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ARS Home » Plains Area » College Station, Texas » Southern Plains Agricultural Research Center » Food and Feed Safety Research » Research » Publications at this Location » Publication #325958

Title: Effects of calcium montmorillonite clay and aflatoxin exposure on dry matter intake, milk production, and milk composition

item MAKI, CODY - Texas A&M University
item THOMAS, ASHLEY - Tarleton State University
item ELMORE, SARAH - Texas A&M University
item ROMOSER, AMELIA - Texas A&M University
item Harvey, Roger
item RAMIREZ, HUGO - Tarleton State University
item PHILLIPS, TIMOTHY - Texas A&M University

Submitted to: Journal of Dairy Science
Publication Type: Peer Reviewed Journal
Publication Acceptance Date: 11/5/2015
Publication Date: 2/1/2016
Publication URL:
Citation: Maki, C.R., Thomas, A.D., Elmore, S.E., Romoser, A.A., Harvey, R.B., Ramirez, H.A., Phillips, T.D. 2016. Effects of calcium montmorillonite clay and aflatoxin exposure on dry matter intake, milk production, and milk composition. Journal of Dairy Science. 99(2):1039-1046.

Interpretive Summary: Aflatoxin (AF) is a toxin produced by fungi that can cause disease and cancer in animals and humans. AF residues are readily transferred into cow’s milk, and AF residues in milk are stringently regulated, prompting the destruction of milk that is above acceptable levels. This costs the dairy industry millions of dollars annually. Twenty-five years ago, researchers at ARS and Texas A&M University, College Station, TX, discovered a compound (NovaSil) that reduced passage of AF into the milk; however, it was not adopted by the dairy industry because it was unknown about potential side effects on cows, milk production, or milk composition. The present study showed that cows fed AF and NovaSil had reduced AF in milk, yet there were no differences in milk production or composition between control cows and those consuming NovaSil. This is important because it will allow the dairy industry to utilize NovaSil without affecting milk production, but it also assures that the nutrition, wholesomeness, and safety of milk is preserved.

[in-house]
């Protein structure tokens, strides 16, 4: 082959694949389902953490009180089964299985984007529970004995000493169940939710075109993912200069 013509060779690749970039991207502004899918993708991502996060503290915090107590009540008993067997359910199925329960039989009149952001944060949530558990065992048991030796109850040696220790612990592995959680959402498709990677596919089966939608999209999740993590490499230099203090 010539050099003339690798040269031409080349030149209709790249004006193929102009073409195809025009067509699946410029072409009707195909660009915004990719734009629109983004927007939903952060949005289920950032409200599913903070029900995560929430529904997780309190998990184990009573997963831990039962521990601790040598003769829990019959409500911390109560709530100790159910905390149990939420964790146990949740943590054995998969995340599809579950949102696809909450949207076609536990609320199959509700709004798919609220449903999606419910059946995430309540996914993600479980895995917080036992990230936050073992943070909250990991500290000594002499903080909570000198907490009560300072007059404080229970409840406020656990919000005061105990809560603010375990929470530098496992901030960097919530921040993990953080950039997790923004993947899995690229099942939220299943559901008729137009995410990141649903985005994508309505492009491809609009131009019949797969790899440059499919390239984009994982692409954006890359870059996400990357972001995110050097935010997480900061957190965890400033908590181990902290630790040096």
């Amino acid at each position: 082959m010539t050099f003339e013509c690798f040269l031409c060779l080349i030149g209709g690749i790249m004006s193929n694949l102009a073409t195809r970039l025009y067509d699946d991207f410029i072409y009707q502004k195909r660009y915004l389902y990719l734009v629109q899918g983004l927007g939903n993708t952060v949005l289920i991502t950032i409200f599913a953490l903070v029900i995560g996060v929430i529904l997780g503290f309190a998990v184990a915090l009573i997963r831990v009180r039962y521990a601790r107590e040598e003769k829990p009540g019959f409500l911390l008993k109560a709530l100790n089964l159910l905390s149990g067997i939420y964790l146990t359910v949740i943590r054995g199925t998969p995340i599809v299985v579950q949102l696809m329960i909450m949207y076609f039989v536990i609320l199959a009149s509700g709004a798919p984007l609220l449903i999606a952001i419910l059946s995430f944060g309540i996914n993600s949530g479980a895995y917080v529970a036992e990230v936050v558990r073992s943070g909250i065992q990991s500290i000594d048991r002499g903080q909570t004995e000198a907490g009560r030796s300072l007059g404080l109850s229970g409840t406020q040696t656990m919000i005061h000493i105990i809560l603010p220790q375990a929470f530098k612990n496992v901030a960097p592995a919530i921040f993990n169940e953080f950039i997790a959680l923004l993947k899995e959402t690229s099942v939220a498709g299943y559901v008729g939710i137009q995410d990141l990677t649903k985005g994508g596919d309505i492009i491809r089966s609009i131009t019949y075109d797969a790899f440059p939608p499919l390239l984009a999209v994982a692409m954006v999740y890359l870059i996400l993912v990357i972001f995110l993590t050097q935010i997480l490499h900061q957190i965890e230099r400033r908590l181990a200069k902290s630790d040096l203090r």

Technical Abstract: Fifteen primiparous crossbred dairy cows that were 114 ± 14 d in milk and weighed 533 ± 56 kg were used in a replicated 5×5 Latin square to test the efficacy of NovaSil Plus (NSP) for the reduction of aflatoxin (AF) metabolite (AFM1) in milk and the effect of NSP on milk composition. Cows were housed in a free-stall barn, fed once a d and milked twice a d. The experiment consisted of five 14 d periods: d 1 through 7 were considered for data collection, and d 8 through 14 were considered a wash-out phase. In each period, cows were randomly assigned to 1 of 5 dietary treatments: 1) control (CON), consisting of a basal total mix ration (TMR); 2) high dose NSP diet (NSP-1%), consisting of TMR plus 230 g of NSP; 3) aflatoxin diet (AFD), consisting of the TMR plus AF challenge; 4) low dose NSP with AF (NSP-0.5%+AFD), composed of TMR plus 115 g of NSP and AF challenge; 5) high dose NSP with AF (NSP-1%+AFD), consisting of TMR plus 230 g of NSP and AF challenge. The AF challenge consisted of top-dressing a daily dose of 100 µg/kg estimated dry matter intake (DMI), similarly, NSP was fed at 1.0 or 0.5% of estimated DMI. Milk yield and DMI were similar across treatments averaging 21.1 ± 1.33 kg/d and 19.7 ± 0.56 kg/d, respectively. Concentration of milk fat, protein, and lactose were similar across treatments with averages of 4.91 ± 0.20%, 3.85 ± 0.10%, and 4.70 ± 0.06%, respectively. Concentration of vitamin A averaged 0.28 ± 0.03 µg/mL and riboflavin concentration averaged 1.57 ± 0.13 µg/mL across treatments. The concentration of minerals in milk were similar for all treatments. Cows fed CON and NSP-1% yielded the lowest concentration of AFM1 in milk with 0.03 and 0.01 ± 0.06 µg/L. Addition of NSP reduced milk AFM1 from 1.10 ± 0.06 µg/L with the AF diet to 0.58 and 0.32 ± 0.06 µg/L with the NSP-0.5%+AF and NSP-1%+AF diets, respectively. Excretion of AFM1 was reduced by NSP; mean values were 24.38, 11.86, 7.38, 0.64, and 0.23, ± 1.71 µg/d, for AFD, NSP-0.5%+AFD, NSP-1%+AFD, NSP-1%, and CON, respectively. More specifically, 1.07 ± 0.08% of the daily AF intake was transferred to the milk of cows consuming the AFD, whereas the AF transfer rates in milk from cows that consumed the NSP-0.5%+AFD and NSP-1%+AFD were 0.52 and 0.32 ± 0.08%. Results from this research demonstrate that feeding NSP to lactating cows is an effective method to reduce the transfer and excretion of AFM1 in milk with no negative effects on dry matter intake, milk production, and composition.